Saturday, December 24, 2011

Five Lumps of Coal for Canada's Economy

The recent IMF Report on Canada prompts me to remind everyone of some startling figures about the Canadian economy: 

1) The private and federal debt combined ratio to GDP is an astonishing 203%. 
2) The jobless rate in November is 7.4%, the worst in 5 months. 
3) Youth unemployment is 14% and even worse in Europe and the U.S. Expect much social unrest in 2012 -  which may coalesce around the occupy movement. 
4) Household debt to income ratio is a staggering 152%.The average Canadian household is $26,000 in debt over and above any mortgage debt.
 5) Real wage gains continue to stagnate in November: 2.4% while inflation is 2.9, a -.5 net loss in real income.

 As I and others - even a few neoclassical economists - have argued many times (see my other posts here), we need stimulus of some sort now, and both the IMF and Mark Carney are in agreement about both that and the problem of household debt. Such recognition by both the IMF and Carney is unusual since die-hard neoclassical economists tend to overlook household or private debt in their macroeconomic modelling. I'm beginning to think Carney may be the check we need against Flaherty and his misguided policies.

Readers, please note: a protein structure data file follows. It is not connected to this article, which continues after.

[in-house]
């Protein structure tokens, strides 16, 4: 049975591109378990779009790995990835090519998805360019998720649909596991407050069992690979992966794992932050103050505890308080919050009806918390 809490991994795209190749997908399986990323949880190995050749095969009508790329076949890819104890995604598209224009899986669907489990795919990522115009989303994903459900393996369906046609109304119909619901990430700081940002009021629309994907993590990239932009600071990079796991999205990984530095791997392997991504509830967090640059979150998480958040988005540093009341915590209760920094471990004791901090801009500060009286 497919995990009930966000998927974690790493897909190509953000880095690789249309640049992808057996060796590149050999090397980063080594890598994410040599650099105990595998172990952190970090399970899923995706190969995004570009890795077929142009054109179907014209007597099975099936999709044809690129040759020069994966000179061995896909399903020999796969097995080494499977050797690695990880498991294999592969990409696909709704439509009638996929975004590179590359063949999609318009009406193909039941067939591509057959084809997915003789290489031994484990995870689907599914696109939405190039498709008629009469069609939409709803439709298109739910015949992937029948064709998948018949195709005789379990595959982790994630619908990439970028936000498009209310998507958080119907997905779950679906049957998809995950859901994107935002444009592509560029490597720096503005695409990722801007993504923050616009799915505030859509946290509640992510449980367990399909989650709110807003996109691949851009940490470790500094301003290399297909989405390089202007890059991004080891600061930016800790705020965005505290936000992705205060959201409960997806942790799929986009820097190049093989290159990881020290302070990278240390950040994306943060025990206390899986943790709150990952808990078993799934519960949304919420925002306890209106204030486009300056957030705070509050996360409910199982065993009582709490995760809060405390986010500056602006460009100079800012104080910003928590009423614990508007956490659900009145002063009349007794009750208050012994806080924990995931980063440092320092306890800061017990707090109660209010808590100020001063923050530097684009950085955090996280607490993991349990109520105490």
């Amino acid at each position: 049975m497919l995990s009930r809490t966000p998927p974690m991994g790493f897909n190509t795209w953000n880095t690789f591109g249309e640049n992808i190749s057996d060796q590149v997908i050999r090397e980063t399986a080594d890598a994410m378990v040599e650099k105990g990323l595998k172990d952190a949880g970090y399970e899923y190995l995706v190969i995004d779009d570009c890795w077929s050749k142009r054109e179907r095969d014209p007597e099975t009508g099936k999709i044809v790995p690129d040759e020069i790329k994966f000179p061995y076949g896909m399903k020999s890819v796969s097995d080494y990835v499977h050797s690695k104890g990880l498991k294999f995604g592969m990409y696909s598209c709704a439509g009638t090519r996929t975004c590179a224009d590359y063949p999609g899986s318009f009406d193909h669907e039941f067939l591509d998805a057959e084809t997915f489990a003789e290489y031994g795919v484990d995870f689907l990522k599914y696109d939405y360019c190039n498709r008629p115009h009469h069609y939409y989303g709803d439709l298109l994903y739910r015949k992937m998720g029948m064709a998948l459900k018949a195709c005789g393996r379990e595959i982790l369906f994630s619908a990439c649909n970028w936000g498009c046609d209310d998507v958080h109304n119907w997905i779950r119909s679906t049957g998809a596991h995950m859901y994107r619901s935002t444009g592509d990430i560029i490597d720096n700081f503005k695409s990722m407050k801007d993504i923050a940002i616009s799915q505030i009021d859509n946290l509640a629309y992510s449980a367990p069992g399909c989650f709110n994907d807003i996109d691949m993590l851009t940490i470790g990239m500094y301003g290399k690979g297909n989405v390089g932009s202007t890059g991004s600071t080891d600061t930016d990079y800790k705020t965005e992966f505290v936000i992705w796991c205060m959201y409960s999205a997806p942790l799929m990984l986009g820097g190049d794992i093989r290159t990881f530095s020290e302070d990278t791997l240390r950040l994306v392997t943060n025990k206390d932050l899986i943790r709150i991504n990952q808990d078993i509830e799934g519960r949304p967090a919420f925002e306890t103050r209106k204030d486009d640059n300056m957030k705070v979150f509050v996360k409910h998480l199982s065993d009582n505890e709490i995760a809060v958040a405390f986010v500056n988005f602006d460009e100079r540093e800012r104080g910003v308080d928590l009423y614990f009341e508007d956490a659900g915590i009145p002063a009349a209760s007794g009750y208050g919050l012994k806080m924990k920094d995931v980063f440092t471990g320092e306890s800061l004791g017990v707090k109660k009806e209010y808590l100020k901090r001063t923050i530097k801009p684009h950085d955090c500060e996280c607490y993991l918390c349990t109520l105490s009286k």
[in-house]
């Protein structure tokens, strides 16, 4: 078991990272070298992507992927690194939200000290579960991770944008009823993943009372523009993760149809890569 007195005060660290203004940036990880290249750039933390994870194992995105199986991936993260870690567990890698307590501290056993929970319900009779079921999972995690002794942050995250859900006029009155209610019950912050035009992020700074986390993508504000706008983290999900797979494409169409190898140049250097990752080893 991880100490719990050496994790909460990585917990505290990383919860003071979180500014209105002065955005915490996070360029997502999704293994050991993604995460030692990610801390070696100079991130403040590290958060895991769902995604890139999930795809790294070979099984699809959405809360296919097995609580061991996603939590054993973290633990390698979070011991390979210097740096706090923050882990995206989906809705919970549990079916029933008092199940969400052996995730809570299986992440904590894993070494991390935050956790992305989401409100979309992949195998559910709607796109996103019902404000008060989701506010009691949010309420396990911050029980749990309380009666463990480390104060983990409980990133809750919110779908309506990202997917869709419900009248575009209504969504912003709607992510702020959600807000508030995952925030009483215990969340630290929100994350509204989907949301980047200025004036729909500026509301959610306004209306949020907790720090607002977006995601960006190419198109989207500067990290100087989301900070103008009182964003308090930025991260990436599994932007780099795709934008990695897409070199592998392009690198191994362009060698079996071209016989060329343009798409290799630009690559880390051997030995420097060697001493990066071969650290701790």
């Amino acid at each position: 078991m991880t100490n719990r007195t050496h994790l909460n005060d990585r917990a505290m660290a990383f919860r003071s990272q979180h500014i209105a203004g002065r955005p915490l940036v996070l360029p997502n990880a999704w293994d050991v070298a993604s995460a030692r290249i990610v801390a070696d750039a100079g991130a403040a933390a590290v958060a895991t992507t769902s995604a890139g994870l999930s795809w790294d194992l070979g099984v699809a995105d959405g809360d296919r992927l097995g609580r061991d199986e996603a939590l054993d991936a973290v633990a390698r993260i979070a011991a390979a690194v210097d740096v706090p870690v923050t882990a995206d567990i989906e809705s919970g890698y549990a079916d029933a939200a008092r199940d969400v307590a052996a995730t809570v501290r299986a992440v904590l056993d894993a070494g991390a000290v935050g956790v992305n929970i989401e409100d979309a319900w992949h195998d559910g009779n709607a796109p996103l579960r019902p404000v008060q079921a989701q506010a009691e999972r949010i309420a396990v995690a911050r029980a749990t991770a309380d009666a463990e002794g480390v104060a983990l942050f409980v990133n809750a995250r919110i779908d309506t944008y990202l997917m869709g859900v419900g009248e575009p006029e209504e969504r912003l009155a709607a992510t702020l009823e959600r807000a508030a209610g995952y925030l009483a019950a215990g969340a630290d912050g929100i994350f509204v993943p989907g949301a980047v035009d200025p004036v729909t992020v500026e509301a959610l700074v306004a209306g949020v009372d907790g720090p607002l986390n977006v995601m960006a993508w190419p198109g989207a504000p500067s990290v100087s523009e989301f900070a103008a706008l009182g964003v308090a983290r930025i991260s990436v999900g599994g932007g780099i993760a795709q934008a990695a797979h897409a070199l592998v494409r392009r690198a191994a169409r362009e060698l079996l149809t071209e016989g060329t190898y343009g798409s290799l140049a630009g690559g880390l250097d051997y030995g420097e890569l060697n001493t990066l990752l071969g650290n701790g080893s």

Where's Flaherty? It would seem all he can do is tinker with his beloved financial sector - banks and CHMC most recently. Does he even understand the real economy? Does he think it's only exports concentrated in oil and other natural resources? He might since that's the only sector apparently driving the economy, and that in itself is extremely worrisome.

Note:Thanks to the Supreme Court for rendering the right decision on the Federal Securities plan. SCOC rejects Ottawa's bid to create securities regulator

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